Highway, severely damaged by the flooding, near the Tbilisi zoo, June 14, 2015. Photo: Guram Muradov/Civil.ge
Monday has been declared a national day of mourning over the victims of flooding that hit several central parts of Tbilisi overnight on Sunday.
At least 12 people died and 24 remain missing, according to the Interior Ministry.
Speaking at a meeting of government members, discussing relief efforts, Finance Minister, Nodar Khaduri, said that according to preliminary estimation flood damage cost is at least GEL 40 million, but also stressed that it was not a final estimation.
PM Irakli Garibashvili vowed that “not a single family” affected by the flood “will be left without attention.”
“We should record in details damage inflicted to those families and we should assist them maximally,” he told the cabinet members.
Temporary housing has been provided to 45 families and 20 others will also be provided with accommodation before the end of the day, Tbilisi Mayor, Davit Narmania, said.
He also said that “some hotels” offered rooms to flood victims “free of charge.”
People are turning out in large numbers to volunteer in helping in relief efforts and to clear affected streets from dirt and mud left after the flooding.
The PM said that people are showing “unprecedented solidarity” and thanked them for that. He, however, also said that number of state agencies’ employees, plus already volunteered people, already makes “enough manpower” required for the relief efforts.
“The government will ask for more people’s involvement if need be,” the PM said.
President Giorgi Margvelashvili has ordered use of army forces for the purpose of “responding to emergency situation,” secretary of the National Security Council, Irine Imerlishvili, said.
Government representatives will be meeting UN agencies on Sunday to inform them on what type of assistance from the UN is required.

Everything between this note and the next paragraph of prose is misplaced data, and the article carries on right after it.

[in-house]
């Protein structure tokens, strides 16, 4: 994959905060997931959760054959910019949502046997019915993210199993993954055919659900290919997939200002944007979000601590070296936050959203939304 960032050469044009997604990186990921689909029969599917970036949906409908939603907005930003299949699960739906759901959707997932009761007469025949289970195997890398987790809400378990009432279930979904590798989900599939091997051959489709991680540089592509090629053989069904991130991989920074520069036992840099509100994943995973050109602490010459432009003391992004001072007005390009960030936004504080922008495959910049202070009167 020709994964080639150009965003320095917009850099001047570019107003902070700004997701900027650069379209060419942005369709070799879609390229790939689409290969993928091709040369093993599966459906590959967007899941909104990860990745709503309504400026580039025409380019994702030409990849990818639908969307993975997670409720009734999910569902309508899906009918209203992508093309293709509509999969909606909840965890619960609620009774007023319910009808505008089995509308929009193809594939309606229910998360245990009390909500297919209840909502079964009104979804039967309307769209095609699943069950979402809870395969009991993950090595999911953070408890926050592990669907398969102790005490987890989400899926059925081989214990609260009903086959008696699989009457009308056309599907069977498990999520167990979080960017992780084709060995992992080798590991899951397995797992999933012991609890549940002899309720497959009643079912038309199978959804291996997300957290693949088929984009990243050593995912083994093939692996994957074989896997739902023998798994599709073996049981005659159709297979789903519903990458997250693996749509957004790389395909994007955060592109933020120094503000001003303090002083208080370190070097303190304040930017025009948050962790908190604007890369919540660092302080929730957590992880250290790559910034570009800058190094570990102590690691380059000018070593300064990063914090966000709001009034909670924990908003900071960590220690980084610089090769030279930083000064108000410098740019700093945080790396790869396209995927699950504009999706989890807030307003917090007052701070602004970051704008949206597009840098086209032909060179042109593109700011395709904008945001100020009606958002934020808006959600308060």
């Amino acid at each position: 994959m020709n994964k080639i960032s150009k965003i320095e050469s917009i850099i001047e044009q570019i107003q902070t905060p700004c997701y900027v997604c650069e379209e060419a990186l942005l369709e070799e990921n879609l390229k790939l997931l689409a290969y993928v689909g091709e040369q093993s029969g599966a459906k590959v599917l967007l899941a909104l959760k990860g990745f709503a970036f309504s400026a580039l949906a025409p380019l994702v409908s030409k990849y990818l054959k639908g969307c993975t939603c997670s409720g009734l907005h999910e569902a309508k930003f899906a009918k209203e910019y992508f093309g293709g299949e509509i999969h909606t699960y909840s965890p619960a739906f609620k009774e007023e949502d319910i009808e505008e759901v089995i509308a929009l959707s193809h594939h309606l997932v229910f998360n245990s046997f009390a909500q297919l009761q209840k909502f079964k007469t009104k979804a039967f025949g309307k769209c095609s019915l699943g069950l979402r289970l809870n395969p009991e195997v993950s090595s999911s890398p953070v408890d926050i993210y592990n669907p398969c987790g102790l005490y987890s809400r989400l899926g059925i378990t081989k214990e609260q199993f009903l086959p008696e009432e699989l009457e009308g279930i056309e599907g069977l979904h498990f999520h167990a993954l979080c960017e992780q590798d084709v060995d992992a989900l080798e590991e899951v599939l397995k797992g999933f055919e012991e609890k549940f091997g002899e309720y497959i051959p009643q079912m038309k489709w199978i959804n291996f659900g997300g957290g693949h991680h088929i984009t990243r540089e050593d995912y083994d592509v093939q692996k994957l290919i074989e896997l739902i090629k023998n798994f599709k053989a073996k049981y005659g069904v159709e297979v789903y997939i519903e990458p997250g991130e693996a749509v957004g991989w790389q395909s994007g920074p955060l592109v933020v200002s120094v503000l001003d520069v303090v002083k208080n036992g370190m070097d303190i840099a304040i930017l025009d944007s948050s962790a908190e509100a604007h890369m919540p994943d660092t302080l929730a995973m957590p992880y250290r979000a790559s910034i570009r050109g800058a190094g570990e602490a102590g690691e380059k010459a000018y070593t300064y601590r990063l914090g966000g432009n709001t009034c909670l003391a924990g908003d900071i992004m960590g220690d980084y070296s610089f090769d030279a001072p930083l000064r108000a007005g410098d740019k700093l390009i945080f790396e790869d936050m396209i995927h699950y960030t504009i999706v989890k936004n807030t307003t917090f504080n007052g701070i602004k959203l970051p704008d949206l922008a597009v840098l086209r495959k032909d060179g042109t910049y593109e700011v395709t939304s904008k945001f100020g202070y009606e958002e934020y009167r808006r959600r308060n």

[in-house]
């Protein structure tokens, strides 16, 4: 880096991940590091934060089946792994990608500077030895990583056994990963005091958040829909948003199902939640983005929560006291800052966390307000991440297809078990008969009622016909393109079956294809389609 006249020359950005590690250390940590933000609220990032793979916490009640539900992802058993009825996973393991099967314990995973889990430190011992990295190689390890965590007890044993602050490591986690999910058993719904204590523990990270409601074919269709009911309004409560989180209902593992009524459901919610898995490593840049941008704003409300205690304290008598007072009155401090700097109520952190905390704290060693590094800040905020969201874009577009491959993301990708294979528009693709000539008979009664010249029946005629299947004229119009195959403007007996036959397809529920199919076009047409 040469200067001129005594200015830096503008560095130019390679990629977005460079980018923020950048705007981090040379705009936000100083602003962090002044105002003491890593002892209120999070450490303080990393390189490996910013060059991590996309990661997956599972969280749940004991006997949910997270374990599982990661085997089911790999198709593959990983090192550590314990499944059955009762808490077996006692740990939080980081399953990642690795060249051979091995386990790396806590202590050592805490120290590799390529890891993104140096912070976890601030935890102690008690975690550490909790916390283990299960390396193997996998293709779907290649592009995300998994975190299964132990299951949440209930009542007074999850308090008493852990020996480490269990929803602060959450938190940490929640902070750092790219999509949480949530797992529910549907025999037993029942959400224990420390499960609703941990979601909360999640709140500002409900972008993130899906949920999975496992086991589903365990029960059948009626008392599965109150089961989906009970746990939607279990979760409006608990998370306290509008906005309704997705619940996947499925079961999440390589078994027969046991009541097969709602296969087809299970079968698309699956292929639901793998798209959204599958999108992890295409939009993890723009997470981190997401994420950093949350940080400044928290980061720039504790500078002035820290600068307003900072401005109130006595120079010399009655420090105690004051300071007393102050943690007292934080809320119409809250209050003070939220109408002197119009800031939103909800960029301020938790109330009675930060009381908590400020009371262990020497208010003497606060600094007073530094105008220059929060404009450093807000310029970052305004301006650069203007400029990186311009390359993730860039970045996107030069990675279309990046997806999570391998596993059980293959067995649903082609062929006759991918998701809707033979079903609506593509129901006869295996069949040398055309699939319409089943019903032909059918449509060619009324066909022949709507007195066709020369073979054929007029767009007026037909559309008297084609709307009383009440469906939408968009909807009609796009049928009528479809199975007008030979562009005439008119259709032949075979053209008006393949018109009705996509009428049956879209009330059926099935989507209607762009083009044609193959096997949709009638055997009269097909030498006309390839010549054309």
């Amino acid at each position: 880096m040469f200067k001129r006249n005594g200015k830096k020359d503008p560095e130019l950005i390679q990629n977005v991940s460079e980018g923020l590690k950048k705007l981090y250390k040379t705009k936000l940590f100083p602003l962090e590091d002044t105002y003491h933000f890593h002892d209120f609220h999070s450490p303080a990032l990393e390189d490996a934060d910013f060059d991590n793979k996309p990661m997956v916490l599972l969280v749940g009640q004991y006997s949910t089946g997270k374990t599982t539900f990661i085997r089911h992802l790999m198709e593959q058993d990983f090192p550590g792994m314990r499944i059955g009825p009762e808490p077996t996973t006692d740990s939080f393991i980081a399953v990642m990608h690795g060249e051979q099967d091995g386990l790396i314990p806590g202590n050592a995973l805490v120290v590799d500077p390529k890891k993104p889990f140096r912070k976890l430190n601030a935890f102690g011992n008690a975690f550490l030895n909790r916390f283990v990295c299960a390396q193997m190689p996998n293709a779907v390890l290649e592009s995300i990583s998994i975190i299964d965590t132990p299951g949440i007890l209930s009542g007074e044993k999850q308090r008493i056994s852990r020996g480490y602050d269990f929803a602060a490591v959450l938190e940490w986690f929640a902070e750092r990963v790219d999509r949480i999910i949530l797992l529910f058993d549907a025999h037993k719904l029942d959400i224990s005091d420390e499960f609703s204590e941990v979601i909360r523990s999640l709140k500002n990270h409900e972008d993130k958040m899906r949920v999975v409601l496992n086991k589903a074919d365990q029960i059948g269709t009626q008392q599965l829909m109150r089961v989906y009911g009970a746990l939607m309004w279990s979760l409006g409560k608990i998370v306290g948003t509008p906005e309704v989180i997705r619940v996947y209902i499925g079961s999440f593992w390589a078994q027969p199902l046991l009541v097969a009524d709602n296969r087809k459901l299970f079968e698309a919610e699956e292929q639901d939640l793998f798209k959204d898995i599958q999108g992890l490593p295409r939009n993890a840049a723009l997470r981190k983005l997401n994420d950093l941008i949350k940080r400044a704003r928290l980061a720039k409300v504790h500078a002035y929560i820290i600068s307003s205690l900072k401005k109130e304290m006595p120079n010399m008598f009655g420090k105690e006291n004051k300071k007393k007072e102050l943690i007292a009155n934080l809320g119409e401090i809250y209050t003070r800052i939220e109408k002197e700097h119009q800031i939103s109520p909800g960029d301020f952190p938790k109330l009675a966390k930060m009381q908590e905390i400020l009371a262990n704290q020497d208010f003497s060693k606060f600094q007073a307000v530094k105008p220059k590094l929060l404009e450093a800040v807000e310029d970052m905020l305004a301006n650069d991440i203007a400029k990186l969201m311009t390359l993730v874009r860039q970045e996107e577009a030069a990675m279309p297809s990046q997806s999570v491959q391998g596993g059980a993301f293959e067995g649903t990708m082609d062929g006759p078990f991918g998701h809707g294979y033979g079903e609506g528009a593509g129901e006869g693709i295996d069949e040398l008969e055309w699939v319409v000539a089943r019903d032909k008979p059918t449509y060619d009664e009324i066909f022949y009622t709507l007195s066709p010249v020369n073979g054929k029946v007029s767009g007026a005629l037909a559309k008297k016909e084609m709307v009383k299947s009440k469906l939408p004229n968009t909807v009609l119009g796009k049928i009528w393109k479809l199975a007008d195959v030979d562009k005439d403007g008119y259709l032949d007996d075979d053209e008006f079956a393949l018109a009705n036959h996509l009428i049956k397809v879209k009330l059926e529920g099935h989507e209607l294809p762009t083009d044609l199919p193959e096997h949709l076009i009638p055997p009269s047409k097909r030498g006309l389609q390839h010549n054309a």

UN refugee agency, UNHCR, said that its office in Tbilisi “mobilized staff to organize an emergency response.”
“Trucks were loaded with non-food items and are on standby to deliver assistance to the affected population,” it said.
The Georgian PM said that his Latvian, Armenian, Azerbaijani, Turkish, Ukrainian counterparts phoned him to express readiness to provide assistance. “I want to thank them for this solidarity,” he said.
Latvian PM’s office said that during the phone conversation the Georgian PM noted that situation in Tbilisi is “under control and additional support is not required.”
According to Infrastructure Minister Nodar Javakhishvili, Vere river was dammed up by a large landslide, caused by heavy rainfall, on Tskneti-Betania road outside Tbilisi, which then burst, sending torrent of water down towards the capital city.
The flood also destroyed Tbilisi zoo, which lost about half of its animals, among them lions, tigers, bears and wolves. Most of them are thought to be killed by flooding, but some have escaped. Some of those animals, which survived the flooding, were shot by law enforcement officers or re-captured and returned back to the zoo. Search of animals, which remain on the loose, still continues, Tbilisi Mayor Davit Narmania said.